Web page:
Organ Transplantation in the UK Term Paper by Nicky

A look at organ transplantation programs in the contemporary UK.
# 150687 | 2,369 words | 11 sources | APA | 2012 | US

$19.95 Buy and instantly download this paper now


This paper examines current issues in organ transplantation as experienced in the UK. First, the paper describes what an organ transplant is and when it is necessary. It also presents a brief history of transplantation surgery. Then, it gives statistics about the ratio between donors and recipients. Next, the paper notes how programs to promote organ donation have largely failed in the UK. In particular, it cites recommendations on the experiences of other countries, which adopted systems to promote larger numbers of organ donors. Additionally, the paper addresses illegal activity associated with organ donation. Finally, it explores the legislation regarding "opt-out" or presumed consent of organ donation following death. The paper concludes by stating that the majority of people feel that despite a diversity of opinions, one should save or change another person's life when possible.


Diverse Views
Favoring Opt-Out
Infection in Organ Transplants
Developing Tolerance to Transplants
Opt-Out System "Abhorrent"
No to a Change in the Current System
Public Reaction to Ruling

From the Paper:

"The Organ Donation Task Force doubled the number of its coordinators in local hospitals to cope with the demand for more donations (Duffy 2008). They were to guide and support bereaved families, who were potential donors, through the donation process. Authorities hoped that this would raise the current rate from 60 to 70%. Statistics showed that 7,500 recipients were in the waiting list. They would work at the task 24 hours with the intensive care staff to reach the goal of an additional 120 transplants in the next five years. Health Secretary Alan Johnson asked the task force to study if the UK system should change to a "presumed consent" mode. Under this mode, people would need to formally "opt out" rather than "opt in" as donors. The British Medical Association and the chief medical officers endorsed the idea. A survey conducted by the Association revealed that three-fourths of the public supported the change. Scotland sustained the suggestion. Its Health Secretary Nicola Sturgeon expressed full commitment to both an increase in the volume of transplants and the system of presumed consent."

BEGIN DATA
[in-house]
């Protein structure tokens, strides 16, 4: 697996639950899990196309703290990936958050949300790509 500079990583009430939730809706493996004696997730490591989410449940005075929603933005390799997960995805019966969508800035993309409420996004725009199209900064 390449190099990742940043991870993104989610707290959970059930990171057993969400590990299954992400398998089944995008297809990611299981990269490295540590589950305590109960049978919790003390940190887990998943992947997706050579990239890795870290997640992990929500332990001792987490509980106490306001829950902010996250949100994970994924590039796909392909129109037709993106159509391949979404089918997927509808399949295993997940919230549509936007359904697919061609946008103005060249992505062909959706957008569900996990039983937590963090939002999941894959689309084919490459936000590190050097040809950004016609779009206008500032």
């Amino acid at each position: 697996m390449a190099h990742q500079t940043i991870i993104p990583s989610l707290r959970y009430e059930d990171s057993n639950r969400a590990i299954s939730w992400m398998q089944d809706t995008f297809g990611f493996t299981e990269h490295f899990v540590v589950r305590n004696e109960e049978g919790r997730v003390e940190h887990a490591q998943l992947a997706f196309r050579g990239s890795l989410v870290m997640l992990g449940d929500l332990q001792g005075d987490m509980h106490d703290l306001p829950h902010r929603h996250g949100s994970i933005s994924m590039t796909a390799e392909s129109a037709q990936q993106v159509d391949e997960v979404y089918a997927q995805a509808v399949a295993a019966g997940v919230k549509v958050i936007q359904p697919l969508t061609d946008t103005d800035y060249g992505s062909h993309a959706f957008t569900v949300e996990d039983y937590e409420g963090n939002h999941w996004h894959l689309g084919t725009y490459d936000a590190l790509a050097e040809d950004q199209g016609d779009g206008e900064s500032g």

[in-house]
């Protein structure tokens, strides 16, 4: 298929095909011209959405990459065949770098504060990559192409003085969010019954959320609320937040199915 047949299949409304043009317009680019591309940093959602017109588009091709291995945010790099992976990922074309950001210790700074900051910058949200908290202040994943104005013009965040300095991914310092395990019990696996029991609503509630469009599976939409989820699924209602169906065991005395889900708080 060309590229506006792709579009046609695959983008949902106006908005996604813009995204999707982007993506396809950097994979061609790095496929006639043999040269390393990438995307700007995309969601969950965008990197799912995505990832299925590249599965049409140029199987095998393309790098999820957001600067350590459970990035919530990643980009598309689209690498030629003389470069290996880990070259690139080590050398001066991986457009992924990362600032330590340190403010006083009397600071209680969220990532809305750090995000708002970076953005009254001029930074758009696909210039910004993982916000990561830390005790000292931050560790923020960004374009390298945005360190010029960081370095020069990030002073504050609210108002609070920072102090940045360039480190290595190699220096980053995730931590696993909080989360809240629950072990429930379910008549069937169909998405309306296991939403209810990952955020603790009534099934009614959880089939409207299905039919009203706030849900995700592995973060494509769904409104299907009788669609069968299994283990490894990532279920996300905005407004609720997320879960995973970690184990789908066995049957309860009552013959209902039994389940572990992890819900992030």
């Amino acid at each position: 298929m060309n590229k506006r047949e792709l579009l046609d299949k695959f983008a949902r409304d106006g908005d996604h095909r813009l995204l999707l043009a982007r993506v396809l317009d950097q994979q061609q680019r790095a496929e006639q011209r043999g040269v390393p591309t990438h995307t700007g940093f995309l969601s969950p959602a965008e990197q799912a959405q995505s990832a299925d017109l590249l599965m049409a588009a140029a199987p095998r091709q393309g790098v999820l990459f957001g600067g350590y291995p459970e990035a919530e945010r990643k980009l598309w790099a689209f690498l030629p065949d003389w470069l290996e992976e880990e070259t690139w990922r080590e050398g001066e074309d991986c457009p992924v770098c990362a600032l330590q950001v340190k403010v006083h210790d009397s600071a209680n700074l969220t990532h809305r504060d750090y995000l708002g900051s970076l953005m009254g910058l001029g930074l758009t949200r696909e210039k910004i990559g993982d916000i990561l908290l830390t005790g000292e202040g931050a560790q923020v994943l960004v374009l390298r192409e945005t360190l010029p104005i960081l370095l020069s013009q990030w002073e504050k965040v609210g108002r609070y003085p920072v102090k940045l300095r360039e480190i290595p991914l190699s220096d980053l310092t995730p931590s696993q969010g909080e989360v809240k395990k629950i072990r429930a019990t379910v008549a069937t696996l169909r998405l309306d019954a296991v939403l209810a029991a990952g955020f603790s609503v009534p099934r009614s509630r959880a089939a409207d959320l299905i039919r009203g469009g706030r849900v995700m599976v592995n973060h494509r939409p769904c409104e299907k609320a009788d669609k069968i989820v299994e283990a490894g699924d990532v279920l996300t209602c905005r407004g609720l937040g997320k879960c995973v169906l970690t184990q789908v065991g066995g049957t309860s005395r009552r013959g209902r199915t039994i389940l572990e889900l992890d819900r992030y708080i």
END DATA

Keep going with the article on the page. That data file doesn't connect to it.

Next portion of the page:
Sample of Sources Used:

  • Al-Hasan M. M., et al 2009, `Incidence Rate and Outcome of Gram-Negative Bloodstream Infection in Solid Organ Transplant Recipients,' American Journal of Transplantation, (online), available at
  • BBC 2007, `Everyone Should Donate Organs,' BBC News, (online), available at:
  • Brophy, J. 2007, `Everyone to be a Donor; Radical Law Change to Beat Organ Crisis,' Evening Chronicle (New England), MGN Ltd. (online), available at
  • Doughty, S 2008, `Mother Tells of Dismay at Donor Ruling,' Evening Chronicle, MGN Ltd, (online), available at
  • Duffy, J. 2008, `Taskforce Aims to Boost Transplants,' the Sunday Herald, Newsquest Media Group, (online), available at;col1

Cite this Term Paper:

APA Format

Organ Transplantation in the UK (2012, March 30) Retrieved July 02, 2020, from

MLA Format

"Organ Transplantation in the UK" 30 March 2012. Web. 02 July. 2020. <>